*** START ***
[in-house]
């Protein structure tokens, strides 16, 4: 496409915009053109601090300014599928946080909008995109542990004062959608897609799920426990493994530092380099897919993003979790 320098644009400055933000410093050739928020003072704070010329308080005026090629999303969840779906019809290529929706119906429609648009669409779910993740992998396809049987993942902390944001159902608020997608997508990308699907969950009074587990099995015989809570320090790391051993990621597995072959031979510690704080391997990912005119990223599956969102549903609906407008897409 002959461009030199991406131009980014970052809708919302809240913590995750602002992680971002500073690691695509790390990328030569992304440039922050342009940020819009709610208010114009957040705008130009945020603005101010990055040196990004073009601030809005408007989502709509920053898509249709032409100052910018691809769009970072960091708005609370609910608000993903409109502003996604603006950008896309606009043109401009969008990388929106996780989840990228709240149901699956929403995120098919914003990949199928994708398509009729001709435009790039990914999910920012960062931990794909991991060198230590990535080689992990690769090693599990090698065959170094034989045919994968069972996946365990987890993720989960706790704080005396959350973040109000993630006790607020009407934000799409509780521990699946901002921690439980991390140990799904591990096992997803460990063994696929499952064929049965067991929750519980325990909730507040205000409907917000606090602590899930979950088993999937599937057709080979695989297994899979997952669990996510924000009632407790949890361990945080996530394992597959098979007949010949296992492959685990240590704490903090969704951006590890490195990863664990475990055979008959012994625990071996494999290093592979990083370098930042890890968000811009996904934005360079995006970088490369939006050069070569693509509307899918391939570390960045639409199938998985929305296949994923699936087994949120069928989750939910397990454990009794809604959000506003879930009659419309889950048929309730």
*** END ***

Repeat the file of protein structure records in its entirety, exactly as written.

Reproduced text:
[in-house]
């Protein structure tokens, strides 16, 4: 496409915009053109601090300014599928946080909008995109542990004062959608897609799920426990493994530092380099897919993003979790 320098644009400055933000410093050739928020003072704070010329308080005026090629999303969840779906019809290529929706119906429609648009669409779910993740992998396809049987993942902390944001159902608020997608997508990308699907969950009074587990099995015989809570320090790391051993990621597995072959031979510690704080391997990912005119990223599956969102549903609906407008897409 002959461009030199991406131009980014970052809708919302809240913590995750602002992680971002500073690691695509790390990328030569992304440039922050342009940020819009709610208010114009957040705008130009945020603005101010990055040196990004073009601030809005408007989502709509920053898509249709032409100052910018691809769009970072960091708005609370609910608000993903409109502003996604603006950008896309606009043109401009969008990388929106996780989840990228709240149901699956929403995120098919914003990949199928994708398509009729001709435009790039990914999910920012960062931990794909991991060198230590990535080689992990690769090693599990090698065959170094034989045919994968069972996946365990987890993720989960706790704080005396959350973040109000993630006790607020009407934000799409509780521990699946901002921690439980991390140990799904591990096992997803460990063994696929499952064929049965067991929750519980325990909730507040205000409907917000606090602590899930979950088993999937599937057709080979695989297994899979997952669990996510924000009632407790949890361990945080996530394992597959098979007949010949296992492959685990240590704490903090969704951006590890490195990863664990475990055979008959012994625990071996494999290093592979990083370098930042890890968000811009996904934005360079995006970088490369939006050069070569693509509307899918391939570390960045639409199938998985929305296949994923699936087994949120069928989750939910397990454990009794809604959000506003879930009659419309889950048929309730």